County commissioners on Tuesday moved ahead with a plan to give certain local law enforcement authorities the power to investigate people’s immigration status, despite concerns raised by one commissioner about details of the contract and possible civil rights issues.
Galveston County Commissioners Court voted 4-1 to continue talks with U.S. Immigration and Customs Enforcement over an agreement to train some sheriff’s deputies to investigate county jail prisoners’ immigration status. The agreement is part of a federal program called 287 (g), which has been around since 1996.
The county has not yet joined the program. The vote directed the Galveston County Sheriff’s Office to complete a needs assessment to join the program. The sheriff’s office will still have other steps to complete before becoming part of the program, including negotiating a contract with the immigration agency.
County Judge Mark Henry and commissioners Joe Giusti, Ken Clark and Darrell Apffel voted in favor of it with little discussion.
Commissioner Stephen Holmes, who voted against the measure, raised concerns about the federal immigration agency leaving the county responsible for expenses and possible civil rights lawsuits.
The program essentially allows local law enforcement to conduct greater investigation into a person’s immigration status after that person is arrested for another crime and after the local agency receives training through the federal government.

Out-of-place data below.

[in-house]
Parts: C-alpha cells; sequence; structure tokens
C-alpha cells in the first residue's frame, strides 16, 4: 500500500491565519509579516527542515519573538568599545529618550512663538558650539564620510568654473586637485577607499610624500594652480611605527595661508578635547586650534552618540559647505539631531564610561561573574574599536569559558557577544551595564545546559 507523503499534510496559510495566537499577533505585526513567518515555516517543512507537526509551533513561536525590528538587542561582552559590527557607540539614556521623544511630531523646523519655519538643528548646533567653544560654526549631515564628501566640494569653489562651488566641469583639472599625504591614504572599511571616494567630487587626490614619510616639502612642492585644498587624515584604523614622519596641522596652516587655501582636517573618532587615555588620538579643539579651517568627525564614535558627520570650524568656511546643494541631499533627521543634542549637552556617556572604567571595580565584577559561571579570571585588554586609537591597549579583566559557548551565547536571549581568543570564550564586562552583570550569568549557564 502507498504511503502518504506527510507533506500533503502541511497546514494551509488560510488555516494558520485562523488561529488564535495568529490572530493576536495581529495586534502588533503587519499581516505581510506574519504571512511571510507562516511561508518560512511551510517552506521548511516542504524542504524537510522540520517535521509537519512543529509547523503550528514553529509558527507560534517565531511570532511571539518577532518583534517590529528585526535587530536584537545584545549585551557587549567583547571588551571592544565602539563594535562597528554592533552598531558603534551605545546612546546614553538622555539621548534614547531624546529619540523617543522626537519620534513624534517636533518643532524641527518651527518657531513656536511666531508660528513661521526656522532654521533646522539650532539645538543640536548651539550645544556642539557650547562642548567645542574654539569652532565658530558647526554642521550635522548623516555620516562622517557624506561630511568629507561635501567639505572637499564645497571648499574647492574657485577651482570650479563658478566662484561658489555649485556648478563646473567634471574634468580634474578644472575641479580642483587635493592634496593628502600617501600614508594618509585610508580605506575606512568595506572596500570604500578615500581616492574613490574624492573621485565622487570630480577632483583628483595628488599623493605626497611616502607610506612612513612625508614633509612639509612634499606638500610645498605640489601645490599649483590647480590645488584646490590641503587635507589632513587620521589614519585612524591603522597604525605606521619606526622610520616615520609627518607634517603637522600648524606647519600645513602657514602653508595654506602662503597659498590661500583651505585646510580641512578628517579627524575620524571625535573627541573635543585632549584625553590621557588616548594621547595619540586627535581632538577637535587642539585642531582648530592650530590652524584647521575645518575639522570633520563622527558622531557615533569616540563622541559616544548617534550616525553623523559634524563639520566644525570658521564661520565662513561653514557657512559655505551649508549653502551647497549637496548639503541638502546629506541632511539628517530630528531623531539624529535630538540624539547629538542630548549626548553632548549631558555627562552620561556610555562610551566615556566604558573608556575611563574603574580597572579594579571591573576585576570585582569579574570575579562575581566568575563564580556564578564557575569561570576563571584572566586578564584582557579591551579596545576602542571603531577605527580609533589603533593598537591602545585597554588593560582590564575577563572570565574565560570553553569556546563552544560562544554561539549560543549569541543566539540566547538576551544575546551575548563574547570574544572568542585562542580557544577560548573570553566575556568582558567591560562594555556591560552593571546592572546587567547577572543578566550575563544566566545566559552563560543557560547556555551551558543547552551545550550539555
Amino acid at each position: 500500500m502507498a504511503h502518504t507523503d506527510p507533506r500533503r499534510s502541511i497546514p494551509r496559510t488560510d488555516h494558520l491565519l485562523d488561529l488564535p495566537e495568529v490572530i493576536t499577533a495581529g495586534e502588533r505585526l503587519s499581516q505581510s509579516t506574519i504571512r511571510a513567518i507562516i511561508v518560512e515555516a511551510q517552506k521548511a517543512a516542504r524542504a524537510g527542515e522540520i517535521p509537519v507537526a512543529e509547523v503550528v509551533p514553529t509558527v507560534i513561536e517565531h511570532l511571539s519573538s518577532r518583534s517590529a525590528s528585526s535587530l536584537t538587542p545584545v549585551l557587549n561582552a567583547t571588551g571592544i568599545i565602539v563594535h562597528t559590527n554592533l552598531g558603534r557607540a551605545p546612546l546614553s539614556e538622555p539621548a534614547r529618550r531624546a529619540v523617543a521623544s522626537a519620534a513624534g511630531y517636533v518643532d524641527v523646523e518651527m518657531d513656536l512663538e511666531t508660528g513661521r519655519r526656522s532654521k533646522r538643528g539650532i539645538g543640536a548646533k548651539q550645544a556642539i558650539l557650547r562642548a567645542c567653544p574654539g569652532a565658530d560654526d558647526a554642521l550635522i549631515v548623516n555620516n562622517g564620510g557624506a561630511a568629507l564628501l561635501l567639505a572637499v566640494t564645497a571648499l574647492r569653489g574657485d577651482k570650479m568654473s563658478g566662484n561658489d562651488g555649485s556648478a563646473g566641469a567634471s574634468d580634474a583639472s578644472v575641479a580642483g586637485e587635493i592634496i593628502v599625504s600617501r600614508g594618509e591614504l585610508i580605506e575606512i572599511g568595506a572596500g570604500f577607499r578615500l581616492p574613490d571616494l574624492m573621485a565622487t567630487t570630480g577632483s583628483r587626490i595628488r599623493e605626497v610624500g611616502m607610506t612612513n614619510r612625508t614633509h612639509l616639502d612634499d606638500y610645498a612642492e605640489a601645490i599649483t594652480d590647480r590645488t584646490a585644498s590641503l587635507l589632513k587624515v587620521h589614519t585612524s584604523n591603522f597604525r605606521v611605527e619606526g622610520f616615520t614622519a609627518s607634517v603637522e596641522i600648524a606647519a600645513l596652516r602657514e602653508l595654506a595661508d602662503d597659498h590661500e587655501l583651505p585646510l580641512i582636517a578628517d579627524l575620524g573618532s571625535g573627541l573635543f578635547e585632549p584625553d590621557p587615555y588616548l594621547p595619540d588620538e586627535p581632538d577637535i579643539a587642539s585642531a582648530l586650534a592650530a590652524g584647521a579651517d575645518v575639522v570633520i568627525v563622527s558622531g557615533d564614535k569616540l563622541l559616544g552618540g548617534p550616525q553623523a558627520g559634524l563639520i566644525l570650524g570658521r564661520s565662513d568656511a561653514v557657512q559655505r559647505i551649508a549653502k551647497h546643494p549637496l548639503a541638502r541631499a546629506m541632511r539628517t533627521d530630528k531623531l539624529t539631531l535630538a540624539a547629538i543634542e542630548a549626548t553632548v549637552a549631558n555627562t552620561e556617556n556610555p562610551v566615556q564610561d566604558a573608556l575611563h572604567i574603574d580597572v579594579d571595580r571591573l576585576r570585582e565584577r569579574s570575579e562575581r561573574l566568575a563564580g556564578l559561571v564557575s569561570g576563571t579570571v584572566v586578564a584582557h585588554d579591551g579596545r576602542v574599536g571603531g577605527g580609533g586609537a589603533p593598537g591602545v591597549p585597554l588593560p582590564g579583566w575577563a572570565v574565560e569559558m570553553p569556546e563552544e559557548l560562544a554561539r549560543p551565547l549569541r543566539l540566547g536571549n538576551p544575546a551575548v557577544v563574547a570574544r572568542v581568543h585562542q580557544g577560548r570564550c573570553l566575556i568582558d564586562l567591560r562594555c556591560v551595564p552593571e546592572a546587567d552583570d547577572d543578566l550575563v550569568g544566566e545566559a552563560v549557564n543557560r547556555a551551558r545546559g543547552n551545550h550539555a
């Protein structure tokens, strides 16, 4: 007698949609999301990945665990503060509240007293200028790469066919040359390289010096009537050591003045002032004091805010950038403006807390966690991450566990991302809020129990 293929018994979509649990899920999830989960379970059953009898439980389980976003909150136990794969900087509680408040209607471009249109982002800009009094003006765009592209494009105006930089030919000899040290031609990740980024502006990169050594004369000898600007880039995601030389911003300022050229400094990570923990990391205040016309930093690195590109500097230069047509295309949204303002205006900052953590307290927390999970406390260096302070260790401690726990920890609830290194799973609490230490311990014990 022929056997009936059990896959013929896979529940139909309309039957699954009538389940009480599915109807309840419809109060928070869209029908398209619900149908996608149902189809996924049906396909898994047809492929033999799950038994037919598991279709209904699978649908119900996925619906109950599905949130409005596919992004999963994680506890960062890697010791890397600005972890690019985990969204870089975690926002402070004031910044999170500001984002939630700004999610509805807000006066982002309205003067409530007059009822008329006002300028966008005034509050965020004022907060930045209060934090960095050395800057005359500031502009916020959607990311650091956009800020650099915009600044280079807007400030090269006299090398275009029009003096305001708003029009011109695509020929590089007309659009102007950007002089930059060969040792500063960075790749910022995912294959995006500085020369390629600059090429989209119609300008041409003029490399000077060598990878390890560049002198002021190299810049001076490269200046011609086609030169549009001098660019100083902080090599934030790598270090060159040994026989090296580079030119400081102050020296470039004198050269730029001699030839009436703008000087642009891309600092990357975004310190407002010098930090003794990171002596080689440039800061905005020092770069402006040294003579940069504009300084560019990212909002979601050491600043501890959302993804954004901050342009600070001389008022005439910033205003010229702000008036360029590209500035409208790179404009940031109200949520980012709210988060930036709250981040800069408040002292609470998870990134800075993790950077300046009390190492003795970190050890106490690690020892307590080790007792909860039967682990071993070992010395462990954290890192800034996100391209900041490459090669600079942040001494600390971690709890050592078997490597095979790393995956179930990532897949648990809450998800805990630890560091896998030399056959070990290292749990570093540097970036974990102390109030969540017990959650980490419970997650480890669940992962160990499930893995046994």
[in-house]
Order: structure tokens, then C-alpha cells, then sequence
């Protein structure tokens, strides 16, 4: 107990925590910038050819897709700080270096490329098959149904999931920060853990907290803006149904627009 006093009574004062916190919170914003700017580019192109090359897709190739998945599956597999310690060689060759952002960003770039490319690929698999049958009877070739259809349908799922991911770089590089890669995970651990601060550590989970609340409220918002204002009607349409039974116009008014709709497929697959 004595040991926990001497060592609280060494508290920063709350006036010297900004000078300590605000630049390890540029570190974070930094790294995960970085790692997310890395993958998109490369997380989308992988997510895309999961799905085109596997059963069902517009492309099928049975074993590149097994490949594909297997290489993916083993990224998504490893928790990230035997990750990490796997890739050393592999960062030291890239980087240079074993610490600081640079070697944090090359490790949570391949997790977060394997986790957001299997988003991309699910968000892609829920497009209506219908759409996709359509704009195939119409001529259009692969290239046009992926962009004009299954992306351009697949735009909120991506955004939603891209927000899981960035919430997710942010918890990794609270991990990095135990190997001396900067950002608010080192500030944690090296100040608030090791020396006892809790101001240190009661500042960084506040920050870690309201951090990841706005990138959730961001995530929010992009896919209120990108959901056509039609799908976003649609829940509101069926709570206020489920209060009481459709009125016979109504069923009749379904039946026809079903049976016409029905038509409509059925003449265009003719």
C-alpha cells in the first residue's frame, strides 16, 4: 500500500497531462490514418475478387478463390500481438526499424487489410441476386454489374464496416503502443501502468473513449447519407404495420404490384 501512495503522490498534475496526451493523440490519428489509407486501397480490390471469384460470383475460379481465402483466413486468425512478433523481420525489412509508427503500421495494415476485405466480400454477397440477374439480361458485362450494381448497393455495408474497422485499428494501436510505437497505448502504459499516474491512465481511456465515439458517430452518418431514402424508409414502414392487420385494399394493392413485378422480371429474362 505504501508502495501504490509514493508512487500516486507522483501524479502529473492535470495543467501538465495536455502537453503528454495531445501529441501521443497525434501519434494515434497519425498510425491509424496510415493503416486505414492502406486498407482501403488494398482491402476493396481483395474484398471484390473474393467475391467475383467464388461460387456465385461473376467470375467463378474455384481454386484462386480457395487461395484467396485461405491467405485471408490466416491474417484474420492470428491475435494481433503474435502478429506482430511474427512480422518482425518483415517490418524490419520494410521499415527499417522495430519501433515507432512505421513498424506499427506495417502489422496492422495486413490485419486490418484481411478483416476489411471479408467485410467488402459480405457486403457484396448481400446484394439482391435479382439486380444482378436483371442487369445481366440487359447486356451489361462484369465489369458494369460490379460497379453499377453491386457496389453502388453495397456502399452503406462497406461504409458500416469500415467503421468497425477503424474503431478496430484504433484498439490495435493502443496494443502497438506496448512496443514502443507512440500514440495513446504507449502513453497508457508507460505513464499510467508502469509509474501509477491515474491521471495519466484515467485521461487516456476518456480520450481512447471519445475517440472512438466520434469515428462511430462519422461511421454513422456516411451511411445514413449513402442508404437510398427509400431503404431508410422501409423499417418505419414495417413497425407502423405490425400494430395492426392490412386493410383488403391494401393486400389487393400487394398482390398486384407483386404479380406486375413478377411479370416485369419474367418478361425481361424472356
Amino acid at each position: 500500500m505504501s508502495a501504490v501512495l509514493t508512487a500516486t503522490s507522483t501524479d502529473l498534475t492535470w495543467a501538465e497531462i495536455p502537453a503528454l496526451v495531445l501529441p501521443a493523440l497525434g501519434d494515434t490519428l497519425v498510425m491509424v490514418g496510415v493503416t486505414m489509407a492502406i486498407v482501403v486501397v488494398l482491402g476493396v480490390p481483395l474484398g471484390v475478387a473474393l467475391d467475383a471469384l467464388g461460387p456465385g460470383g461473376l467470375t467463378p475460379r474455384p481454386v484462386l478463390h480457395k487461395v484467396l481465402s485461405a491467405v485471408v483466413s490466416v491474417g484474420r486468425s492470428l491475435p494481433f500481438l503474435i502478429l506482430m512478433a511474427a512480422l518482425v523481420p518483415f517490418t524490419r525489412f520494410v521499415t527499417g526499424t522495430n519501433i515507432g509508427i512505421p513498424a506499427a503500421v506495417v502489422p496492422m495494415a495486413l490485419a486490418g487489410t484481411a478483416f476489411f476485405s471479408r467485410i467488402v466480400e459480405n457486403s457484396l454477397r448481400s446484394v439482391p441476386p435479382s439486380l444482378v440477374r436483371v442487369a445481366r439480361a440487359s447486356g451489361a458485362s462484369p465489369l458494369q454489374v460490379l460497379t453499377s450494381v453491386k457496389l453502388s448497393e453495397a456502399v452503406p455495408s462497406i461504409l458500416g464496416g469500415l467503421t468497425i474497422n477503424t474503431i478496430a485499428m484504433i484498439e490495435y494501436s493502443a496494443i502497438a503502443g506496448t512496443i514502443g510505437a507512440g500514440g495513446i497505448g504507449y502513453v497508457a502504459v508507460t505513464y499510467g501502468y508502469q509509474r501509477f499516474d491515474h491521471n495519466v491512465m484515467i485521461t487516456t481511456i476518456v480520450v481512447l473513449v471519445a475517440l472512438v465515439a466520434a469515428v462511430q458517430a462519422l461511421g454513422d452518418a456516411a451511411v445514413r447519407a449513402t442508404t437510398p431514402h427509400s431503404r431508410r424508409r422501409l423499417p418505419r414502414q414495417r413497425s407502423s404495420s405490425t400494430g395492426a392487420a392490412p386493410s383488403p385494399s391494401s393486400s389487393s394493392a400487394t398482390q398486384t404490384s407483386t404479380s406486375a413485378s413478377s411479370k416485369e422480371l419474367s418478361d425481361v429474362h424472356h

If approved, the sheriff’s office would select deputies who work in inmate booking at the jail to attend a month of immigration-related training, Sheriff Henry Trochesset said.
The sheriff’s office would be supplied with an immigration database, which those officers would use to investigate an inmate’s immigration status. The database would be used at the jail and not during arrests or patrolling, he said.
The deputies would not have the authority to deport a person.
The sheriff’s office books about one to five people a week who are suspected of being in the country illegally, Trochesset said. When a person is suspected of being in the country illegally, the office contacts the federal agency, which investigates, he said. This program would shift some of those responsibilities to local authorities, which Trochesset said could streamline the process.
But Holmes questioned whether the program just meant the county would be picking up the tab for what is supposed to be the federal government’s job.
Trochesset, who met with immigration and customs officials last week, said the agency had promised to cover the expenses of training and the computer database. The details had not been hashed out, he said.
“It’s going to make our job easier,” Trochesset said.
According to the immigration website, only three other counties and one municipality in the state have signed up for the program, despite the customs officials meeting with sheriffs around the state, Holmes said.
“Why is that?” Holmes asked. “We don’t have a good grasp on what ICE expects or what the goals are.”
A contract between the immigration agency and Harris County stipulated that the federal agency would only repay expenses if the agency had the money, he said. This could be cause for alarm, Holmes said.
Holmes said he also worried the added authorities could cause civil rights violations and leave the county on the hook for expensive lawsuits.
Trochesset said the contract terms had not yet been worked out, but had assurances from the federal agency that expenses would be paid.
There isn’t a deadline or particular timeline for joining the program, he said.